Whether it means something different to be a liberal today than it did in the 1960's is ultimately irrelevant, although putting issues like this in a modern perspective can certainly be instructive in terms of understanding them better.

Honestly, I don't know if I can say that Kennedy was to the right of Obama. Would Kennedy have wanted universal healthcare and higher taxes on the wealthy if he had lived in a world identical to the world we live in? Again, it's impossible to say for sure, but I suspect he would have (particularly if his younger brother's politics are any measuring stick with which to gauge JFK).

As for "super wealthy" - that comment was specifically referring to the latest tax plan axed by Republicans. This was part of the "payroll tax cut" bill, which lowers the amount taken out of your paycheck for Social Security - thus putting more money in your pocket. It was first enacted in 2010, and now Obama wants to make it an even bigger cut, to put even more money in your pocket. To pay for it, he has proposed a new tax for people making more than 1 million dollars per year - 3.25%.

Essentially, this would be helping out the middle class by requiring a little bit more of the "super wealthy". So yes, I would say that 1 million a year makes you super wealthy.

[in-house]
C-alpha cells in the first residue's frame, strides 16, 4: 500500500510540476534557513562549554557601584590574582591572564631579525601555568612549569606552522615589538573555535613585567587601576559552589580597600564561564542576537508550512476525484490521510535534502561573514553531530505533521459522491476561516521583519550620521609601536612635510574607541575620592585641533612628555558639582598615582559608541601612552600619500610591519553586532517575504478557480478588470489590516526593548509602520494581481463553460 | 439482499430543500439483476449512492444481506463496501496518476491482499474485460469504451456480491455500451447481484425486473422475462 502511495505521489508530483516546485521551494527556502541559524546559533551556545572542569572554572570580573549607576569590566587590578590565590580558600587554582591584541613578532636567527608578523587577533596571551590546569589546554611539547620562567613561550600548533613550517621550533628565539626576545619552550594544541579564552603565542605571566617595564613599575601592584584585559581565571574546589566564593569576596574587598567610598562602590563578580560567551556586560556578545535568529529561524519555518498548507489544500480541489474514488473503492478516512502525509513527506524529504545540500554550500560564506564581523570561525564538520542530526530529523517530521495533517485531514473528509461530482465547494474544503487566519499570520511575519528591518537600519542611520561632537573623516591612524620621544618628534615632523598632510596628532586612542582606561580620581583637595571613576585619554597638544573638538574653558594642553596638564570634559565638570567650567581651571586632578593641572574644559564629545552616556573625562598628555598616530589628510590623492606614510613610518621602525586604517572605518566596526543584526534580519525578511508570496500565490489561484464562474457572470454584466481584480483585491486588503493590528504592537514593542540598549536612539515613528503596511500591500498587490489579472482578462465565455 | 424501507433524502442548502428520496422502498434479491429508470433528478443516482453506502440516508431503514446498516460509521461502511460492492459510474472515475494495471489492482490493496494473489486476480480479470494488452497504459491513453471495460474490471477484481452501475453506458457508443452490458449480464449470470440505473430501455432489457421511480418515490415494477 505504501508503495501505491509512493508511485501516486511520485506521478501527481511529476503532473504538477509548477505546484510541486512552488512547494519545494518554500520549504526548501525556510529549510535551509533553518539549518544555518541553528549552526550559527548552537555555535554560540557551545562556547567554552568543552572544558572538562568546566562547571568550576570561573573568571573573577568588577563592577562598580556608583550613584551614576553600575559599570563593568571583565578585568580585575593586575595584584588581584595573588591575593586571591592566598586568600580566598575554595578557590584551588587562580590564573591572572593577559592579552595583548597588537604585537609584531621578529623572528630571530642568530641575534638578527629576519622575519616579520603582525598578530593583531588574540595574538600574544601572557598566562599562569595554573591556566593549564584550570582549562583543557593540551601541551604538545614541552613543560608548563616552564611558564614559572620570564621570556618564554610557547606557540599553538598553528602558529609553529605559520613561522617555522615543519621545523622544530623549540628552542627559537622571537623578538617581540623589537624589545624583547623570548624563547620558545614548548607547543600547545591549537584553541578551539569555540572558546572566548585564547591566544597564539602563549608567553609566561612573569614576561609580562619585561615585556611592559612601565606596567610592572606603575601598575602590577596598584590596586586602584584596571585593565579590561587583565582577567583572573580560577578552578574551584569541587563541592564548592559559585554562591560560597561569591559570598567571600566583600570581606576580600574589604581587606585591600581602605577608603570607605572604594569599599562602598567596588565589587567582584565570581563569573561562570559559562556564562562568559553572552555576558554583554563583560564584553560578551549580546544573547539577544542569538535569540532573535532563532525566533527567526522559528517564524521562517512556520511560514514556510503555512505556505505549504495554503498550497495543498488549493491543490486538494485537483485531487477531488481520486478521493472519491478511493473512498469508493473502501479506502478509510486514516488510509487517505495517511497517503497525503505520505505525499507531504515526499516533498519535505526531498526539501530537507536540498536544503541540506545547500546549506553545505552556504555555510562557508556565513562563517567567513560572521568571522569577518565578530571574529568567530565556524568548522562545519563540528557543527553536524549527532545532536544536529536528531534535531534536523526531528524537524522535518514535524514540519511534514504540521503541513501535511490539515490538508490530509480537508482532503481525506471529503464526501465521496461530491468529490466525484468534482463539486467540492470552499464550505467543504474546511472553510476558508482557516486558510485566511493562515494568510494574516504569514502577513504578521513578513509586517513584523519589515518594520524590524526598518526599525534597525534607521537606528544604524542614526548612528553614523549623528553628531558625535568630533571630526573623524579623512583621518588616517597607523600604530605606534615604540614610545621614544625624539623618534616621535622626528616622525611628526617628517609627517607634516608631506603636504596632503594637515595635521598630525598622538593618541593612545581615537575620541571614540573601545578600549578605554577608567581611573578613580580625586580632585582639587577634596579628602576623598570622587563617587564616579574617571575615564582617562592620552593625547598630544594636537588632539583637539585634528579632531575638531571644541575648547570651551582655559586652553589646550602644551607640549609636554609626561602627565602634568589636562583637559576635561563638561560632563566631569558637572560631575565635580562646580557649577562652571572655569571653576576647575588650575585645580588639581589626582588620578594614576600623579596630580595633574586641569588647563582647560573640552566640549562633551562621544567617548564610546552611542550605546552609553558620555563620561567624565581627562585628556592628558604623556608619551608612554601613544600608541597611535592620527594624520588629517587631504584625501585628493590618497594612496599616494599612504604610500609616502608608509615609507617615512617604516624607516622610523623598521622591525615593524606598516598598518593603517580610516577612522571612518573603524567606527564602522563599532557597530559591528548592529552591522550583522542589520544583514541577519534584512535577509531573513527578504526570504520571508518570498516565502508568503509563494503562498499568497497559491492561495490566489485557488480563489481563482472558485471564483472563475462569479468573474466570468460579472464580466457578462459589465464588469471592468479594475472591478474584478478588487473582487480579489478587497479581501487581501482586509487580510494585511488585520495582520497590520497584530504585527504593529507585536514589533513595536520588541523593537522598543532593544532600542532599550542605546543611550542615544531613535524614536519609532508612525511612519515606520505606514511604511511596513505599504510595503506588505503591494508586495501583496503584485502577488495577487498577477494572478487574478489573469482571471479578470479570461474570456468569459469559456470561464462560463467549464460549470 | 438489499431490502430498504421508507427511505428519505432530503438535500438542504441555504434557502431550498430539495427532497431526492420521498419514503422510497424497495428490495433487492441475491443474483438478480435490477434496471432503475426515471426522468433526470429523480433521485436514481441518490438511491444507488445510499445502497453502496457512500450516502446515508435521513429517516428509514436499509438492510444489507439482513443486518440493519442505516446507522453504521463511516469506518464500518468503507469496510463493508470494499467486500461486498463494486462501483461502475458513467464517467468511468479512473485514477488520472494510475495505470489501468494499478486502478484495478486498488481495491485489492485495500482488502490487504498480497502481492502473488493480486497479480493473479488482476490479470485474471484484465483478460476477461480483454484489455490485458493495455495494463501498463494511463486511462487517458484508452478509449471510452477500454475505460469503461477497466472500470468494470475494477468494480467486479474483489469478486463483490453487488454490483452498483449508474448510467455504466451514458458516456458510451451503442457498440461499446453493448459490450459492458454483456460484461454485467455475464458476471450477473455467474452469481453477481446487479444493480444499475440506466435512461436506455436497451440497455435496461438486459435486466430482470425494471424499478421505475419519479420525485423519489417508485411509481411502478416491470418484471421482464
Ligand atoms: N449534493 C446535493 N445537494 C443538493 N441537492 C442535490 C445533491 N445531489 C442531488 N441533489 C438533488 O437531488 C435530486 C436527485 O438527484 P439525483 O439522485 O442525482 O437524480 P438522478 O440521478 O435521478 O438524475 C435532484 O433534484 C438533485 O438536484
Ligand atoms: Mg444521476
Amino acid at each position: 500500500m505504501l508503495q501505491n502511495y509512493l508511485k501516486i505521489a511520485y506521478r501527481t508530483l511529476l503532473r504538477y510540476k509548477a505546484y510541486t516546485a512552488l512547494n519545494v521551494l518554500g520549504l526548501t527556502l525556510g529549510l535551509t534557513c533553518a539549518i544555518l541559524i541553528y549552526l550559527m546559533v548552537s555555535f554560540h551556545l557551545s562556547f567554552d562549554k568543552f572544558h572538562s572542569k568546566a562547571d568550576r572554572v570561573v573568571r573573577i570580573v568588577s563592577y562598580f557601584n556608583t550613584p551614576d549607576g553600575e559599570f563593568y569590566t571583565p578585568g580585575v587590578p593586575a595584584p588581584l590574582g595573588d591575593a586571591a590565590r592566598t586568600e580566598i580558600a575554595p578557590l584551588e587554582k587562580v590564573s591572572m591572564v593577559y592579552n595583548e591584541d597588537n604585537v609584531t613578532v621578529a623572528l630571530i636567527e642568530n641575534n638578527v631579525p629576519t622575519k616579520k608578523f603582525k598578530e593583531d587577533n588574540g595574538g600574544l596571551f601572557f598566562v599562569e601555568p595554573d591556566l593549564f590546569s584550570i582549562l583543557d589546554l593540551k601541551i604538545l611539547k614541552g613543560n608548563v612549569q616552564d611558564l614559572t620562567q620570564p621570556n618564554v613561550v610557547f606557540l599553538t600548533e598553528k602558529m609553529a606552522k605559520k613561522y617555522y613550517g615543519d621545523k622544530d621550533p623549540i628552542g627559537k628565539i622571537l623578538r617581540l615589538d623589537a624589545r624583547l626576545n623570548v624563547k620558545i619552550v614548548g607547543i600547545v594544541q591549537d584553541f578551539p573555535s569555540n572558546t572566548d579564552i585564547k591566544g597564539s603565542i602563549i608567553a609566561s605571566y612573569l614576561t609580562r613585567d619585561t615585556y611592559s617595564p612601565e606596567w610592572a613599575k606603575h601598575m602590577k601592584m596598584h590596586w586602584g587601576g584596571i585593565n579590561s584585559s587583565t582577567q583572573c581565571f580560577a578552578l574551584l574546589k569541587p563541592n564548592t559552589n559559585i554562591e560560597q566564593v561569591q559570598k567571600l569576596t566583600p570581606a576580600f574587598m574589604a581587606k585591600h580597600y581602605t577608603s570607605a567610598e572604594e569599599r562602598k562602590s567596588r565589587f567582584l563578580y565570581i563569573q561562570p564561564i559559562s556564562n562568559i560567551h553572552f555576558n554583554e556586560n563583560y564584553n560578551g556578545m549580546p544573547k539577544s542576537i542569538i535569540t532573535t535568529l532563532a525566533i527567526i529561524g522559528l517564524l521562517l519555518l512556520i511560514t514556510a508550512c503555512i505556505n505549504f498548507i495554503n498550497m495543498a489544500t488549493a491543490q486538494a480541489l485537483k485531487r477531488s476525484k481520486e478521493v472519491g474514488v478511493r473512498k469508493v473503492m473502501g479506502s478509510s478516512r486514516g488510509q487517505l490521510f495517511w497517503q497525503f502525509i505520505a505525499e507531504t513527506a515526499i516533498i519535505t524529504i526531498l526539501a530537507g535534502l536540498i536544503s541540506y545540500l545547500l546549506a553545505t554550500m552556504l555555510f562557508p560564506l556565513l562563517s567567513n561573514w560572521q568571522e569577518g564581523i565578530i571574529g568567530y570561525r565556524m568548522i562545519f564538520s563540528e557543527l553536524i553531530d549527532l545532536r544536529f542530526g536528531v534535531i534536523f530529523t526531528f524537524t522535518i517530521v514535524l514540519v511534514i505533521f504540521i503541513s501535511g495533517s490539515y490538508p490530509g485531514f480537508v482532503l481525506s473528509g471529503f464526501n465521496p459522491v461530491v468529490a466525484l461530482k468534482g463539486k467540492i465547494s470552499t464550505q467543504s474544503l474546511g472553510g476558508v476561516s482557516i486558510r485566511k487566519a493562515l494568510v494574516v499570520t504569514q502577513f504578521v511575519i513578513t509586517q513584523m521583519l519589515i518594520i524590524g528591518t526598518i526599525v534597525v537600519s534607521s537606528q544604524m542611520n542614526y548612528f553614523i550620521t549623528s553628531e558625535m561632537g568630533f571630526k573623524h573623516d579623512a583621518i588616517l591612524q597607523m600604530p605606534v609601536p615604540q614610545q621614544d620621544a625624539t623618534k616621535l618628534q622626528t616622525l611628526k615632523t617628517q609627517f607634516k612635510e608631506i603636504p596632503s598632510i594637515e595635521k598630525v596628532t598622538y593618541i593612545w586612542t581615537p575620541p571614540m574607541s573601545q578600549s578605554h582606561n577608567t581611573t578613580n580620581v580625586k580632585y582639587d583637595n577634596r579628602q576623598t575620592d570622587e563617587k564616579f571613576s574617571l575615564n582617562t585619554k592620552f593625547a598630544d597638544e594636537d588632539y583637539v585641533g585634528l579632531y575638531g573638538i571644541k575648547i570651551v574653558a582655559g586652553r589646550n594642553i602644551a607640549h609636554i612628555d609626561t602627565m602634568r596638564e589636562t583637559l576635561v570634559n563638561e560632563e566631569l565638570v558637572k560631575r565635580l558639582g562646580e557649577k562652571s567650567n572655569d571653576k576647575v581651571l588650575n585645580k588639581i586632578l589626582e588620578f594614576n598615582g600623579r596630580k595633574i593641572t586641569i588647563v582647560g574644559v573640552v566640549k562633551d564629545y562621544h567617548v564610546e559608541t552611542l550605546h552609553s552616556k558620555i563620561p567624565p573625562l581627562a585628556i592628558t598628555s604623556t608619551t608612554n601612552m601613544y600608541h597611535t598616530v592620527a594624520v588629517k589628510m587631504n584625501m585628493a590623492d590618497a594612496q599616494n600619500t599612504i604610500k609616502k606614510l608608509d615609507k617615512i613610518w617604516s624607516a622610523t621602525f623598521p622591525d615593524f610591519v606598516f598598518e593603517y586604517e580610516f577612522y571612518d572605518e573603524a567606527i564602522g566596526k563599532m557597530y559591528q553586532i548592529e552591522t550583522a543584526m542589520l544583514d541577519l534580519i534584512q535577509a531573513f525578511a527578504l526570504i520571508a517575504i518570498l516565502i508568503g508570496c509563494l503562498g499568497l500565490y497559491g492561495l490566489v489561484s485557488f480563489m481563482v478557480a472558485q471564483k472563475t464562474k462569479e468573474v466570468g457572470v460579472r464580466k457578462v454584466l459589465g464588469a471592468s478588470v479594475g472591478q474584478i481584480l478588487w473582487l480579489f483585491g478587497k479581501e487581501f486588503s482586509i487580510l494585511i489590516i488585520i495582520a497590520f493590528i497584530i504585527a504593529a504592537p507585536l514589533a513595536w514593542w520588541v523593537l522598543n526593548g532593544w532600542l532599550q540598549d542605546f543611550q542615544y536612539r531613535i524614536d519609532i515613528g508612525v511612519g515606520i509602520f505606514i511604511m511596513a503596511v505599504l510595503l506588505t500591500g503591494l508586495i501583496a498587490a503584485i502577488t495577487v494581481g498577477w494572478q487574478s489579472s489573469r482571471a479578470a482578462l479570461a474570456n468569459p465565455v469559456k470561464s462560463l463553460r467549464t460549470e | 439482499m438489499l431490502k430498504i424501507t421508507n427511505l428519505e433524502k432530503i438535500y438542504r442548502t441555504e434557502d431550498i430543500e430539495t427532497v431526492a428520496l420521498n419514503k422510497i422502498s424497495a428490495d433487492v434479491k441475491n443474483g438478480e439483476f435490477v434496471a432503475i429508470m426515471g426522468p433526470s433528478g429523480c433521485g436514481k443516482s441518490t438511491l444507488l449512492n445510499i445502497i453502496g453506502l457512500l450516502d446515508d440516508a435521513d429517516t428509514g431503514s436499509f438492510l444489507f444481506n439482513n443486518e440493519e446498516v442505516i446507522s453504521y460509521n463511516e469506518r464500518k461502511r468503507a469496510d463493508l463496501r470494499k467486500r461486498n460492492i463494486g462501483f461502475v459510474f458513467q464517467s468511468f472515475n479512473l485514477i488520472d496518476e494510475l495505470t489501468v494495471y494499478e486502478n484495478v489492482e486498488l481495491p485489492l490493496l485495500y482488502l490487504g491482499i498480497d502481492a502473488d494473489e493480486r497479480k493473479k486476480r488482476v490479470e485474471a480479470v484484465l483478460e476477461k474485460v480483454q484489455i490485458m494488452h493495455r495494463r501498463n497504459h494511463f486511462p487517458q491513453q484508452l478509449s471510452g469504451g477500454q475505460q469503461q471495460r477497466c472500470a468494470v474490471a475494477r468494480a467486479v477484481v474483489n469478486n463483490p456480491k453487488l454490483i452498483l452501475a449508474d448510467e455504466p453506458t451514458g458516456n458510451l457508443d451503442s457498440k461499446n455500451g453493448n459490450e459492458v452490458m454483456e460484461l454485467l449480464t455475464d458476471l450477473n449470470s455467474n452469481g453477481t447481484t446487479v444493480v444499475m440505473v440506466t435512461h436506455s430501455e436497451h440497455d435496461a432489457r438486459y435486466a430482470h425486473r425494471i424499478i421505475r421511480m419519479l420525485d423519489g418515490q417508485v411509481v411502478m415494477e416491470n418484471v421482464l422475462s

However, I agree that 250K per year does not make you "super wealthy." I should have made that more clear in the post.

Anonymous said...

Another excellent response to Trent. You could also add that we were obligated by the Southeast Asia Treaty Organization (SEATO) as strongly as we are obligated to NATO. We went for a reason and it was more than simply “to stop communism”, though that was certainly the center-piece of the argument. Australia, South Korea, maybe even the UK, and others were involved in Viet Nam. But as usual, we took the lead and did most of the dying. The rationale for Viet Nam (even its later escalation) was infinitely greater and more justified than when Bush invaded a sovereign nation and did so on the basis of what he knew or should have known were lies. And Viet Nam was fought using Draftees also. Bush was smart enough to know that had a draft been instituted, the support would have melted into the woodwork.

Involvement in Viet Nam was not inherently a mistake. It had a rationale (though, in fact, all wars are a mistake on another level!) The execution of the war…now THAT is a completely different story.

Elissa Michelle said...